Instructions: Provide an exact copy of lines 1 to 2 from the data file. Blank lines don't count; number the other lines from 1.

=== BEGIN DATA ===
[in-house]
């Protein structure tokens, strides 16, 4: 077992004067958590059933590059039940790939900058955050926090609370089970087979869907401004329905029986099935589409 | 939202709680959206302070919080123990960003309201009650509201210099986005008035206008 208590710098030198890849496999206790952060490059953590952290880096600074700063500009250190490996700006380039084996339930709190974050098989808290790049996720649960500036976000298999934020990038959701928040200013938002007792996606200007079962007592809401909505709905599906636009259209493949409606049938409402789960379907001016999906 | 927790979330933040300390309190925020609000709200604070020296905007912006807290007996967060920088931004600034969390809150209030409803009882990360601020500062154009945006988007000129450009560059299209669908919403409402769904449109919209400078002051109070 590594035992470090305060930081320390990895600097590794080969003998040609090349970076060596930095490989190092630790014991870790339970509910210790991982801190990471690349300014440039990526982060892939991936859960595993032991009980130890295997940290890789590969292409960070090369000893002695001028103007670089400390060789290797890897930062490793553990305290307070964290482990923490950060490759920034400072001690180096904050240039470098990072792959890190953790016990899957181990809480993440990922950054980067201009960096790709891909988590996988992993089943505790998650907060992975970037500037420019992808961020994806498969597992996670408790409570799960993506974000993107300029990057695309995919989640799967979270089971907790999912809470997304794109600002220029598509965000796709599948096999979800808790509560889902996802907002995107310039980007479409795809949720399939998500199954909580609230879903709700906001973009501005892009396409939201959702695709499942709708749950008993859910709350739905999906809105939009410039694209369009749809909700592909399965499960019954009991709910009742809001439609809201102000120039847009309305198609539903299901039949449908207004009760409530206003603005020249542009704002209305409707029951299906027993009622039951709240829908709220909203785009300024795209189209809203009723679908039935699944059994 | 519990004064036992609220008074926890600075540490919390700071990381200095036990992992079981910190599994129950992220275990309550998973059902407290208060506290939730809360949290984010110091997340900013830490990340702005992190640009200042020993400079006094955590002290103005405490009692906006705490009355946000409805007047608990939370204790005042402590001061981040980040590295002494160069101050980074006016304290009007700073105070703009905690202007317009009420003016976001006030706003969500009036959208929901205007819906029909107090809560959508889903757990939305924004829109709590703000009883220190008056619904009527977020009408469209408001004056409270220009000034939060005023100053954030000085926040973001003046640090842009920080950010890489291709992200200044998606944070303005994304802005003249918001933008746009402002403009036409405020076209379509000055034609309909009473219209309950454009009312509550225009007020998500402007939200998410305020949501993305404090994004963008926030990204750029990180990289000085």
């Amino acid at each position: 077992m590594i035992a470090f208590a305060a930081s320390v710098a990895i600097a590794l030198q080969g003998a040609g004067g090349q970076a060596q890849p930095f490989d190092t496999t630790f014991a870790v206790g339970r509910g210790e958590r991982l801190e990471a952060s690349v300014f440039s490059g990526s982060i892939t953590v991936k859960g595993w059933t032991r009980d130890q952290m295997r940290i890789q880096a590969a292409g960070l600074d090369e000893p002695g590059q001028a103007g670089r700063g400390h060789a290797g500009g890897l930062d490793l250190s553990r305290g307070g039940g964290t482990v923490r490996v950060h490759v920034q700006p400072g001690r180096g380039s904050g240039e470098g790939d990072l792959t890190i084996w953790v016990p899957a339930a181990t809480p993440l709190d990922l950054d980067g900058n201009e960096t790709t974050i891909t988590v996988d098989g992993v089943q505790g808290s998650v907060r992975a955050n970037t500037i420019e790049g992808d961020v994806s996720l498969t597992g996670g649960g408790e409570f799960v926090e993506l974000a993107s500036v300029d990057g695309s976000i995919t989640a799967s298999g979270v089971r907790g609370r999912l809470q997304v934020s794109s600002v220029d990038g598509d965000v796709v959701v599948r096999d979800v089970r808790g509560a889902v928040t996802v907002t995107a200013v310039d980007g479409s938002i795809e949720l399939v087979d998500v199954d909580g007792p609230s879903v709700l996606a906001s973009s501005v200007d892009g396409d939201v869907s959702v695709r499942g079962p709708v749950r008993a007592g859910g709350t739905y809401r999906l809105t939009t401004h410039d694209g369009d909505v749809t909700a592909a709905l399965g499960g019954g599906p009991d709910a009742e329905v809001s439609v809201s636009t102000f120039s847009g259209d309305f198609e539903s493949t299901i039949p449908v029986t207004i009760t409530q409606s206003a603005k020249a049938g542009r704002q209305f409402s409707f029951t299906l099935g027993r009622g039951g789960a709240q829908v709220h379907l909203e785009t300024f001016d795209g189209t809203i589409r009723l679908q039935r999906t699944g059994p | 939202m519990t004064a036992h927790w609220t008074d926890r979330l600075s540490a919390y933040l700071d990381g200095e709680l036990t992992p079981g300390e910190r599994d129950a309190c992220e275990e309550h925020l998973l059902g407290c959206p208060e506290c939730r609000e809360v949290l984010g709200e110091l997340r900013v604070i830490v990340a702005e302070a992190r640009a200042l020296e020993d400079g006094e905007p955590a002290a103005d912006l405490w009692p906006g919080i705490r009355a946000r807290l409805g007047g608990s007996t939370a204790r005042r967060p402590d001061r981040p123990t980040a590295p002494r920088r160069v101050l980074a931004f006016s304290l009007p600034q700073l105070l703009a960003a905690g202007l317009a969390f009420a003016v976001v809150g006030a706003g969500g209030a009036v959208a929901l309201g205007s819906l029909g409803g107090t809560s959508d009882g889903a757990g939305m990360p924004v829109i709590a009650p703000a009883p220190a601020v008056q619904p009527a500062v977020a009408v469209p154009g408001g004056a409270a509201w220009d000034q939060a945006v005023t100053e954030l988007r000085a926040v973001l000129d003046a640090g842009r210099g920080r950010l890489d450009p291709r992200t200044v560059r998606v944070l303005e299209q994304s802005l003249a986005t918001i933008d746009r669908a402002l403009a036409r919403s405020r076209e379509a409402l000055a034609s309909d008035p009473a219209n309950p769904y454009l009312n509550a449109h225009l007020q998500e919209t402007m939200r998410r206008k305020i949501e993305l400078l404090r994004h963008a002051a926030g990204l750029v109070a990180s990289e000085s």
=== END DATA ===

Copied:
[in-house]
């Protein structure tokens, strides 16, 4: 077992004067958590059933590059039940790939900058955050926090609370089970087979869907401004329905029986099935589409 | 939202709680959206302070919080123990960003309201009650509201210099986005008035206008 208590710098030198890849496999206790952060490059953590952290880096600074700063500009250190490996700006380039084996339930709190974050098989808290790049996720649960500036976000298999934020990038959701928040200013938002007792996606200007079962007592809401909505709905599906636009259209493949409606049938409402789960379907001016999906 | 927790979330933040300390309190925020609000709200604070020296905007912006807290007996967060920088931004600034969390809150209030409803009882990360601020500062154009945006988007000129450009560059299209669908919403409402769904449109919209400078002051109070 590594035992470090305060930081320390990895600097590794080969003998040609090349970076060596930095490989190092630790014991870790339970509910210790991982801190990471690349300014440039990526982060892939991936859960595993032991009980130890295997940290890789590969292409960070090369000893002695001028103007670089400390060789290797890897930062490793553990305290307070964290482990923490950060490759920034400072001690180096904050240039470098990072792959890190953790016990899957181990809480993440990922950054980067201009960096790709891909988590996988992993089943505790998650907060992975970037500037420019992808961020994806498969597992996670408790409570799960993506974000993107300029990057695309995919989640799967979270089971907790999912809470997304794109600002220029598509965000796709599948096999979800808790509560889902996802907002995107310039980007479409795809949720399939998500199954909580609230879903709700906001973009501005892009396409939201959702695709499942709708749950008993859910709350739905999906809105939009410039694209369009749809909700592909399965499960019954009991709910009742809001439609809201102000120039847009309305198609539903299901039949449908207004009760409530206003603005020249542009704002209305409707029951299906027993009622039951709240829908709220909203785009300024795209189209809203009723679908039935699944059994 | 519990004064036992609220008074926890600075540490919390700071990381200095036990992992079981910190599994129950992220275990309550998973059902407290208060506290939730809360949290984010110091997340900013830490990340702005992190640009200042020993400079006094955590002290103005405490009692906006705490009355946000409805007047608990939370204790005042402590001061981040980040590295002494160069101050980074006016304290009007700073105070703009905690202007317009009420003016976001006030706003969500009036959208929901205007819906029909107090809560959508889903757990939305924004829109709590703000009883220190008056619904009527977020009408469209408001004056409270220009000034939060005023100053954030000085926040973001003046640090842009920080950010890489291709992200200044998606944070303005994304802005003249918001933008746009402002403009036409405020076209379509000055034609309909009473219209309950454009009312509550225009007020998500402007939200998410305020949501993305404090994004963008926030990204750029990180990289000085």